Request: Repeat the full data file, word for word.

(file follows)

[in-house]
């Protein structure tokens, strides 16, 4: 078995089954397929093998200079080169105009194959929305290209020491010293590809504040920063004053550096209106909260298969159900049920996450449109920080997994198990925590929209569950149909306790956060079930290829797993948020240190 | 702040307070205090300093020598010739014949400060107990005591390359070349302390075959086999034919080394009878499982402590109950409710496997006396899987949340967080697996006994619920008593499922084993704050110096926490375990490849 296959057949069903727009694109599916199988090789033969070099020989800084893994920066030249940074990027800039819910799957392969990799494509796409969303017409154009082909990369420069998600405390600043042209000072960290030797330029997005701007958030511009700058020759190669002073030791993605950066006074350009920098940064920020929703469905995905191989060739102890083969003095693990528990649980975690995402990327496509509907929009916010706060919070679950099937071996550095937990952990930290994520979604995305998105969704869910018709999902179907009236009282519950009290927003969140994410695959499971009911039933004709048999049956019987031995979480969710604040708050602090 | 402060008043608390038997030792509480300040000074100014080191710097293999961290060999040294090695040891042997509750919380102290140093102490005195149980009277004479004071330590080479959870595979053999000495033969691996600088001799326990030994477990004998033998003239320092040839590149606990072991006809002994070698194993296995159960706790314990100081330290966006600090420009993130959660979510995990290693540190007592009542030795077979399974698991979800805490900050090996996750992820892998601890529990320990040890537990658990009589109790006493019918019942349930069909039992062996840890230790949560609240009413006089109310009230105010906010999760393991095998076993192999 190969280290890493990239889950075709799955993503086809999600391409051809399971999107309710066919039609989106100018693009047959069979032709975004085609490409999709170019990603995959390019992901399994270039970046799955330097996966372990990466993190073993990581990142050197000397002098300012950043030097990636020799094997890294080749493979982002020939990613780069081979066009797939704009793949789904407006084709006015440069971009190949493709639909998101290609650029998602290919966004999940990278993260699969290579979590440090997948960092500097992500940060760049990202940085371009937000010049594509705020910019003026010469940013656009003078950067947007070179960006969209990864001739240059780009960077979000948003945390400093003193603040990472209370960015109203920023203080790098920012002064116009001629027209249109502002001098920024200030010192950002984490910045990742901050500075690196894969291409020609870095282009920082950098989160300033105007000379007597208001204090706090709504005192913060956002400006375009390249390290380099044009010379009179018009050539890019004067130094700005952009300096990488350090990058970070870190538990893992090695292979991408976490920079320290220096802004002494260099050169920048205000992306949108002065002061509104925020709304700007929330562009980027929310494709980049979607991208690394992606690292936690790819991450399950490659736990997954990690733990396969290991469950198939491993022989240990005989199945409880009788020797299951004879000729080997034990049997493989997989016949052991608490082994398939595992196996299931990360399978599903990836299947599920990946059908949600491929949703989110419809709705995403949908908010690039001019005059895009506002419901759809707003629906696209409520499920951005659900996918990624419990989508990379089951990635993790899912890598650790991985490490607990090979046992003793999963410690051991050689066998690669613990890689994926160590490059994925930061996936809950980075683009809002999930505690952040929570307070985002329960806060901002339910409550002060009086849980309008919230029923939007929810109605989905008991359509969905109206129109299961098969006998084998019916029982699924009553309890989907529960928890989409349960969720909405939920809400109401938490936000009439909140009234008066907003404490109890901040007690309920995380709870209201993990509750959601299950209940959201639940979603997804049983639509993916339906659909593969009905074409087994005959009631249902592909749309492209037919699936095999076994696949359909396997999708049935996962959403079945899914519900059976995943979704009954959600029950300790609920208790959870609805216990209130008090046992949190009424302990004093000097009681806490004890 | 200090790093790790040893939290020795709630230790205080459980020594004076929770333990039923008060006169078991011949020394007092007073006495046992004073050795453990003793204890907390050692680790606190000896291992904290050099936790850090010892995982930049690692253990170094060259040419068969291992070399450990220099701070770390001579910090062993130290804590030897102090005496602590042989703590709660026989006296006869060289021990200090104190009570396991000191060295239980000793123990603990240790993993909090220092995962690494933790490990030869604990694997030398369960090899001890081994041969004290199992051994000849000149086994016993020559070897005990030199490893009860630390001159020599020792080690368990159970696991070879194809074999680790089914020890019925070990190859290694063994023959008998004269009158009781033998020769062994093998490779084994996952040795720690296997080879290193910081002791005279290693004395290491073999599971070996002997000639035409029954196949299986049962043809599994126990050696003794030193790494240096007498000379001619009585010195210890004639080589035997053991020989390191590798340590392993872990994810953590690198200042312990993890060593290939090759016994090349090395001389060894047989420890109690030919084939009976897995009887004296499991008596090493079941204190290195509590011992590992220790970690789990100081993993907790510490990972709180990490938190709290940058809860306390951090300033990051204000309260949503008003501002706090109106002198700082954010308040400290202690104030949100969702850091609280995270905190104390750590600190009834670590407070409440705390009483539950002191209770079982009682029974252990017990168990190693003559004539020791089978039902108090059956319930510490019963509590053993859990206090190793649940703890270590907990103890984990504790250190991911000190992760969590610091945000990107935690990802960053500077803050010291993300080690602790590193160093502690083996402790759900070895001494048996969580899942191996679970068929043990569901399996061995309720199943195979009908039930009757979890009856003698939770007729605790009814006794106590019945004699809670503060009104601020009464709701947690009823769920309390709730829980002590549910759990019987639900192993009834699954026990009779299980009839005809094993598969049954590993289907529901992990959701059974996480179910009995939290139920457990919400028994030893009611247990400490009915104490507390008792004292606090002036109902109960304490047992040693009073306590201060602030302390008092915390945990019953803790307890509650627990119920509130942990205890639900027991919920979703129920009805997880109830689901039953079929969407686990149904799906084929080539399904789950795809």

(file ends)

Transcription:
[in-house]
């Protein structure tokens, strides 16, 4: 078995089954397929093998200079080169105009194959929305290209020491010293590809504040920063004053550096209106909260298969159900049920996450449109920080997994198990925590929209569950149909306790956060079930290829797993948020240190 | 702040307070205090300093020598010739014949400060107990005591390359070349302390075959086999034919080394009878499982402590109950409710496997006396899987949340967080697996006994619920008593499922084993704050110096926490375990490849 296959057949069903727009694109599916199988090789033969070099020989800084893994920066030249940074990027800039819910799957392969990799494509796409969303017409154009082909990369420069998600405390600043042209000072960290030797330029997005701007958030511009700058020759190669002073030791993605950066006074350009920098940064920020929703469905995905191989060739102890083969003095693990528990649980975690995402990327496509509907929009916010706060919070679950099937071996550095937990952990930290994520979604995305998105969704869910018709999902179907009236009282519950009290927003969140994410695959499971009911039933004709048999049956019987031995979480969710604040708050602090 | 402060008043608390038997030792509480300040000074100014080191710097293999961290060999040294090695040891042997509750919380102290140093102490005195149980009277004479004071330590080479959870595979053999000495033969691996600088001799326990030994477990004998033998003239320092040839590149606990072991006809002994070698194993296995159960706790314990100081330290966006600090420009993130959660979510995990290693540190007592009542030795077979399974698991979800805490900050090996996750992820892998601890529990320990040890537990658990009589109790006493019918019942349930069909039992062996840890230790949560609240009413006089109310009230105010906010999760393991095998076993192999 190969280290890493990239889950075709799955993503086809999600391409051809399971999107309710066919039609989106100018693009047959069979032709975004085609490409999709170019990603995959390019992901399994270039970046799955330097996966372990990466993190073993990581990142050197000397002098300012950043030097990636020799094997890294080749493979982002020939990613780069081979066009797939704009793949789904407006084709006015440069971009190949493709639909998101290609650029998602290919966004999940990278993260699969290579979590440090997948960092500097992500940060760049990202940085371009937000010049594509705020910019003026010469940013656009003078950067947007070179960006969209990864001739240059780009960077979000948003945390400093003193603040990472209370960015109203920023203080790098920012002064116009001629027209249109502002001098920024200030010192950002984490910045990742901050500075690196894969291409020609870095282009920082950098989160300033105007000379007597208001204090706090709504005192913060956002400006375009390249390290380099044009010379009179018009050539890019004067130094700005952009300096990488350090990058970070870190538990893992090695292979991408976490920079320290220096802004002494260099050169920048205000992306949108002065002061509104925020709304700007929330562009980027929310494709980049979607991208690394992606690292936690790819991450399950490659736990997954990690733990396969290991469950198939491993022989240990005989199945409880009788020797299951004879000729080997034990049997493989997989016949052991608490082994398939595992196996299931990360399978599903990836299947599920990946059908949600491929949703989110419809709705995403949908908010690039001019005059895009506002419901759809707003629906696209409520499920951005659900996918990624419990989508990379089951990635993790899912890598650790991985490490607990090979046992003793999963410690051991050689066998690669613990890689994926160590490059994925930061996936809950980075683009809002999930505690952040929570307070985002329960806060901002339910409550002060009086849980309008919230029923939007929810109605989905008991359509969905109206129109299961098969006998084998019916029982699924009553309890989907529960928890989409349960969720909405939920809400109401938490936000009439909140009234008066907003404490109890901040007690309920995380709870209201993990509750959601299950209940959201639940979603997804049983639509993916339906659909593969009905074409087994005959009631249902592909749309492209037919699936095999076994696949359909396997999708049935996962959403079945899914519900059976995943979704009954959600029950300790609920208790959870609805216990209130008090046992949190009424302990004093000097009681806490004890 | 200090790093790790040893939290020795709630230790205080459980020594004076929770333990039923008060006169078991011949020394007092007073006495046992004073050795453990003793204890907390050692680790606190000896291992904290050099936790850090010892995982930049690692253990170094060259040419068969291992070399450990220099701070770390001579910090062993130290804590030897102090005496602590042989703590709660026989006296006869060289021990200090104190009570396991000191060295239980000793123990603990240790993993909090220092995962690494933790490990030869604990694997030398369960090899001890081994041969004290199992051994000849000149086994016993020559070897005990030199490893009860630390001159020599020792080690368990159970696991070879194809074999680790089914020890019925070990190859290694063994023959008998004269009158009781033998020769062994093998490779084994996952040795720690296997080879290193910081002791005279290693004395290491073999599971070996002997000639035409029954196949299986049962043809599994126990050696003794030193790494240096007498000379001619009585010195210890004639080589035997053991020989390191590798340590392993872990994810953590690198200042312990993890060593290939090759016994090349090395001389060894047989420890109690030919084939009976897995009887004296499991008596090493079941204190290195509590011992590992220790970690789990100081993993907790510490990972709180990490938190709290940058809860306390951090300033990051204000309260949503008003501002706090109106002198700082954010308040400290202690104030949100969702850091609280995270905190104390750590600190009834670590407070409440705390009483539950002191209770079982009682029974252990017990168990190693003559004539020791089978039902108090059956319930510490019963509590053993859990206090190793649940703890270590907990103890984990504790250190991911000190992760969590610091945000990107935690990802960053500077803050010291993300080690602790590193160093502690083996402790759900070895001494048996969580899942191996679970068929043990569901399996061995309720199943195979009908039930009757979890009856003698939770007729605790009814006794106590019945004699809670503060009104601020009464709701947690009823769920309390709730829980002590549910759990019987639900192993009834699954026990009779299980009839005809094993598969049954590993289907529901992990959701059974996480179910009995939290139920457990919400028994030893009611247990400490009915104490507390008792004292606090002036109902109960304490047992040693009073306590201060602030302390008092915390945990019953803790307890509650627990119920509130942990205890639900027991919920979703129920009805997880109830689901039953079929969407686990149904799906084929080539399904789950795809």